Editors' ChoicePlant biology

Controlling the Layout

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Science's STKE  12 Jul 2005:
Vol. 2005, Issue 292, pp. tw257
DOI: 10.1126/stke.2922005tw257

Successful adaptation and evolution of land plants relied on the acquisition of the stomatal complex, which allows efficient gas exchange for photosynthesis and respiration while minimizing water loss. In the epidermis of higher plants, stomatal complexes differentiate nonrandomly from precursor cells through rounds of asymmetric division. Shpak et al. now find that three Arabidopsis ERECTA-family leucine-rich repeat receptor-like kinases, which are known to promote cell proliferation and organ growth, play overlapping but distinct roles to control stomatal patterning. The complexity of this signaling pathway illustrates how the interplay of moderate effects can lead to different outcomes in a developmental process.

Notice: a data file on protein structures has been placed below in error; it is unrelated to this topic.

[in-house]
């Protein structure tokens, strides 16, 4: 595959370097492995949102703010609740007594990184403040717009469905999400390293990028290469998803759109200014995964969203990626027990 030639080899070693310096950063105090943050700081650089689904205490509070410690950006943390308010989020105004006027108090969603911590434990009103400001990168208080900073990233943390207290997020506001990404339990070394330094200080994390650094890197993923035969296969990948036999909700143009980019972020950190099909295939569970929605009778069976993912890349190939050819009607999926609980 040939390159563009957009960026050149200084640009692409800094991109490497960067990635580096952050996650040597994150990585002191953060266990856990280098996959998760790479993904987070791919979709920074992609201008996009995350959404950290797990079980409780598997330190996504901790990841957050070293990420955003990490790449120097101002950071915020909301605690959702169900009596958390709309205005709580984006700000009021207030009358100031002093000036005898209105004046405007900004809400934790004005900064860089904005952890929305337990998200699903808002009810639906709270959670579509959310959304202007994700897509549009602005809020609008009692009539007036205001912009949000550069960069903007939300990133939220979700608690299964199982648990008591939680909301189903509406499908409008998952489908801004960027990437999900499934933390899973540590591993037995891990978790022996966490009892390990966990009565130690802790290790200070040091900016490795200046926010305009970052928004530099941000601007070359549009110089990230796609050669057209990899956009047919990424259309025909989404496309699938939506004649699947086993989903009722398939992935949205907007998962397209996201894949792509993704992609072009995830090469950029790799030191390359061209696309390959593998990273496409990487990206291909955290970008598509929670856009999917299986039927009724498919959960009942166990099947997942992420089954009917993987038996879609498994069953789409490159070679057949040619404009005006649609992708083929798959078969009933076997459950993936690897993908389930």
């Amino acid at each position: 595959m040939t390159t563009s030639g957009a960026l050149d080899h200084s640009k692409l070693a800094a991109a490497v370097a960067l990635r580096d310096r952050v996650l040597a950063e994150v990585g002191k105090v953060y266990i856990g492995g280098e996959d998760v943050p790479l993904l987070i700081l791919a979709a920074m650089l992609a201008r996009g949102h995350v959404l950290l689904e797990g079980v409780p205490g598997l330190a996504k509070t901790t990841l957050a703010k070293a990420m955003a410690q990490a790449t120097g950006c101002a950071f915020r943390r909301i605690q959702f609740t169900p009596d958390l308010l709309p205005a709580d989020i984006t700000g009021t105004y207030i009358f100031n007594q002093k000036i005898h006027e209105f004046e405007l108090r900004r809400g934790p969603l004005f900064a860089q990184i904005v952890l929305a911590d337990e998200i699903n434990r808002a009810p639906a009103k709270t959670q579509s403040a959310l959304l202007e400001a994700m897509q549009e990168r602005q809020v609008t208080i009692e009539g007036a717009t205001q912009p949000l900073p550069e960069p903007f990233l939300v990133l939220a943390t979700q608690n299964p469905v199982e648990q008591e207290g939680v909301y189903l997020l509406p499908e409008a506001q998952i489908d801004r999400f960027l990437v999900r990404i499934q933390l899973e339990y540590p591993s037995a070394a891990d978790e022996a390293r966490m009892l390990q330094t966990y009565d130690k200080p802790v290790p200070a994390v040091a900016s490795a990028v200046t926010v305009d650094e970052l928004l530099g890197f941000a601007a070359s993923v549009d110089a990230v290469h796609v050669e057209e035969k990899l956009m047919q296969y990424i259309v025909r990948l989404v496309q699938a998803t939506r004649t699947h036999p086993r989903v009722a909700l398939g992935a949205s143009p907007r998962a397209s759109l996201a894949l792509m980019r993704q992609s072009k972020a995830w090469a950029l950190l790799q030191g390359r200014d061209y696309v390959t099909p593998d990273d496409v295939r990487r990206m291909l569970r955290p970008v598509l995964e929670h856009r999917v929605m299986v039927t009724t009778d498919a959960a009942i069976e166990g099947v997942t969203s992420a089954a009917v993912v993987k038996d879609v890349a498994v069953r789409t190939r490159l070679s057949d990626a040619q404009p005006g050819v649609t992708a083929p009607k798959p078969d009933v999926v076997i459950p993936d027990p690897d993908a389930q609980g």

E. D. Shpak, J. M. McAbee, L. J. Pillitteri, K. U. Torii, Stomatal patterning and differentiation by synergistic interactions of receptor kinases. Science 309, 290-293 (2005). [Abstract] [Full Text]